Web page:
You've got to love that!
To get the recipe with all the pictures and instructions use this link:
March Wine Club Pick Up...
It's time for the March shipment to the Wine Club. If you normally have your wine shipped, it will be going out this week. If you normally pick it up, it will be available beginning Friday, March 6 at Crush & Brew in Old Town.
Since we won't be having a regular Pick Up Party, if you come in to pick up any time in March (beginning on the 6th) we will treat you to one of Crush & Brew's great cheese plates to go with your complementary wine. So, come in, have a glass of wine, enjoy a cheese plate and take home your wine club shipment. While you are there, check out Crush & Brew's updated menu.
Blessing of the Vines...
It's springtime and that means it almost time for our annual Blessing of the Vines. This is my favorite time of the year, so make plans to come and share it with us.
Date: Sunday, May 17
Location: De Luz Vineyard
Cost: $20 for Members, $30 for Non-Members
Don't miss this fun event. There will be great wine, food, live music and friends.
Get your tickets early at Blessing of the Vines
We hope you enjoyed this month's Newsletter. If so, please forward to a friend. You can read more about Woodworth Vineyards at www.WoodworthWine.com.
Also, please check us out on Facebook at www.Facebook.com/woodowrthvineyards
Gary & Marlene
Happening in the Vineyards...
I am sorry for those of you who may have been caught at airports in bad weather, or stuck in the rain or snow on Thanksgiving, but here in De Luz it was 87 and sunny.
The vines are finally going dormant and turning yellow. The liquid amber and Japanese lantern trees are a beautiful brick red. It's supposed to be rainy and cool this week, so that should bring in December nicely.
Bottling the 2013 Blanc de Blanc...
Many of you have followed the saga of getting our first sparkling wine made and released. it was definitely a labor of love with lots of starts and re-starts, but the result was our wonderful Luna de Luz a Blanc de Noir. We've decided to try again, this time with Chardonnay, for a Blanc de Blanc. We just completed the first step in the traditional Method Champenoise process and started the second step. Here are the steps for this labor intensive method:
1) Primary fermentation (the first fermentation after crush usually in tank),
2) Resting on Lees. The wine is mixed with yeast again and bottled. It is corked with a rubber stopper and crown cap. It's then laid on it's side in a cold environment for up to 15 months. This is the secondary fermentation which creates the bubbles.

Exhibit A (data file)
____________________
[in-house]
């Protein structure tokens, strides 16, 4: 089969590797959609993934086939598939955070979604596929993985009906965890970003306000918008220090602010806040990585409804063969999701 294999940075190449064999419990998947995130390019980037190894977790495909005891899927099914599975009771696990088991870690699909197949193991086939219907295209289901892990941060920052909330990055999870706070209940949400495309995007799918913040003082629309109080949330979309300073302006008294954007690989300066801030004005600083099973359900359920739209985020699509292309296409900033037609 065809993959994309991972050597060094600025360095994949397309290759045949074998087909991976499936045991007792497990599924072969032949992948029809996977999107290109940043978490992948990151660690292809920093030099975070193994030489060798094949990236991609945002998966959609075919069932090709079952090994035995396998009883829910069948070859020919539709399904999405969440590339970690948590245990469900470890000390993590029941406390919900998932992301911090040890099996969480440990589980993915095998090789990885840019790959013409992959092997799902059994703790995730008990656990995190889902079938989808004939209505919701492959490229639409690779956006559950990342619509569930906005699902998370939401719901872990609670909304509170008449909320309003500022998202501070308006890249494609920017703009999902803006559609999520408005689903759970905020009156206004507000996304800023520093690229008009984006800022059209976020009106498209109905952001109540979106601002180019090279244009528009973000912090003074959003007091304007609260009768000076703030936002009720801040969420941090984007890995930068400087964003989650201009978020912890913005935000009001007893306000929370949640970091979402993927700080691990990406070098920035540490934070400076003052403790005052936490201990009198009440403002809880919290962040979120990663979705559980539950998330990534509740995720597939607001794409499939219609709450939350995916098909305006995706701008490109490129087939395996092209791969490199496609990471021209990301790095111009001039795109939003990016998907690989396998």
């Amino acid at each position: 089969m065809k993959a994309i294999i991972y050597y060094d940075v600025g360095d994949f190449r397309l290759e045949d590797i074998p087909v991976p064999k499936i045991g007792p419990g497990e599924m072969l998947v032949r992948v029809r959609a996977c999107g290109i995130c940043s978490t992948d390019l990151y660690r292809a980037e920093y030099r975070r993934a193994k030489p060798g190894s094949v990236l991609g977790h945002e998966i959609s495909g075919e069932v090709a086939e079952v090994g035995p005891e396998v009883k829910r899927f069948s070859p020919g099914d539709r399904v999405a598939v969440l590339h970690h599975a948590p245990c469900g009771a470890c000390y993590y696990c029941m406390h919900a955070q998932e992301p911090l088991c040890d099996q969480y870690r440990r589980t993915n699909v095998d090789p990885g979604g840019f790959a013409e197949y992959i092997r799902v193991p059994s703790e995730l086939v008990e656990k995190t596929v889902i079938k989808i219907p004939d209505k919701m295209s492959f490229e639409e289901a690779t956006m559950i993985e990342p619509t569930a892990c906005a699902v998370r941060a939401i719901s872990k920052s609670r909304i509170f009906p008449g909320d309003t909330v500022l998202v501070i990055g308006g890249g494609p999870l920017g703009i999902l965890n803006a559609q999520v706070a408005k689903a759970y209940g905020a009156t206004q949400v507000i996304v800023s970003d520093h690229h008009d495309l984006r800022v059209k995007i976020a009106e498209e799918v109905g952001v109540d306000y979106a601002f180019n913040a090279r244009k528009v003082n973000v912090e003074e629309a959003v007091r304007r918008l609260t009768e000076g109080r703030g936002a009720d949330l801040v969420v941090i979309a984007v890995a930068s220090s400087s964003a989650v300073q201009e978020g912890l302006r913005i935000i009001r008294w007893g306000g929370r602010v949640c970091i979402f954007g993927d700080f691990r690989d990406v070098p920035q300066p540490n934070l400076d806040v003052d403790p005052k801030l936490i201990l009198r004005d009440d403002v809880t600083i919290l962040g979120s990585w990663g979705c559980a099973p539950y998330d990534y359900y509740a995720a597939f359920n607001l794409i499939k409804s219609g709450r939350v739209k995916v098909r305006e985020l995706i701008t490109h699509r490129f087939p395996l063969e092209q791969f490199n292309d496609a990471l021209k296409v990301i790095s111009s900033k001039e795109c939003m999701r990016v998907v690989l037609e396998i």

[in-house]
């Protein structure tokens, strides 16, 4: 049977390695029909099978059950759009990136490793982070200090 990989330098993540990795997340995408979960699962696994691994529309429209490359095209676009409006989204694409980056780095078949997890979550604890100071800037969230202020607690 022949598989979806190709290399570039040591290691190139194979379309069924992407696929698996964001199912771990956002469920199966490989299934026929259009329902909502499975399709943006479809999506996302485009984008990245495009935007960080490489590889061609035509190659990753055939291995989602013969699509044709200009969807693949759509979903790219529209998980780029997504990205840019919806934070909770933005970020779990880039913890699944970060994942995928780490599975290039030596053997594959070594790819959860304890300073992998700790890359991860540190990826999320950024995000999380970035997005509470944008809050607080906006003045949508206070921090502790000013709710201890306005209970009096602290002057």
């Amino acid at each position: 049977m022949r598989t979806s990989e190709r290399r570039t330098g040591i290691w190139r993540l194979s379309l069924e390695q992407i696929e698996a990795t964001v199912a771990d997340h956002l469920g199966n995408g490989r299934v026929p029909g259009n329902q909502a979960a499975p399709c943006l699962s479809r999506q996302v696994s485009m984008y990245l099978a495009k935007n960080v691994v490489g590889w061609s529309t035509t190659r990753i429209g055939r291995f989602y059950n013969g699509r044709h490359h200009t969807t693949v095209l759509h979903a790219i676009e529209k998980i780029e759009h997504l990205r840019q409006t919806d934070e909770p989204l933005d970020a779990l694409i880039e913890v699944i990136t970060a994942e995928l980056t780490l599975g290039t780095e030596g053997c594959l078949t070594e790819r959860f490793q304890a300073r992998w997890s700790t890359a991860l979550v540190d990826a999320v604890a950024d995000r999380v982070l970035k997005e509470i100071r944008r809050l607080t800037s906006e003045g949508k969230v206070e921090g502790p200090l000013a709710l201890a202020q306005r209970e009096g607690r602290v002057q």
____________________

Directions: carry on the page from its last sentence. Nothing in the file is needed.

3) Riddling. This is where the wine is agitated over a period of time to get the yeast sediment into the bottle neck.,
4) Disgorgement. The neck is frozen and the cap popped off along with the sediment.
5) Dosage. A small amount of sweetning is added if wanted. And finally
6) Finally, the wine is corked, capped and labeled.
Pete Mousis, one of our winemaers, was overseeing this first process and talks about the steps involved in making a sparkling.
Greater than the sum of it's parts...Blending
Wine blending is a physically simple task. You take different wines and mix them together. What could be easier? Unfortunately, the law of unintended consequences can take over.
Winemakers blend for a variety of reasons. Different barrels of the same wine are routinely blended to even out oak or tannins. Different years of the same wine may be blended to improve the characteristics of the wine. Or, different varietals are blended to create entirely new wines with the best (and sometimes worst) characteristics of all the wines.
Once or twice a year Tim Kramer (consulting wine maker) and I meet together to determine the blends for our Sweet Sophie, Wild Bandit, Sidekick and Black Dog wines. It's my favorite thing. Tim brings out the beakers, glasses and dump buckets and we measure, mix and taste until we both believe we have the best version of what we are looking for.
Tim and I met a couple of weeks ago and had a great time blending the reds. There is a lot of math involved (Tim does this, not me) to figure out how much wine can be made based on the percentage blends. Here is what we came up with for our next wines.
Wild Bandit (non-vintage): 65/35, Syrah/Pinot
Sidekick (2012): 55/45, Merlot/Syrah
Black Dog (2012): 55/30/15, Syrah/Merlot/Cabernet
We will be blending them several months before bottling so that the flavors and characteristics can blend in barrel. Can't wait!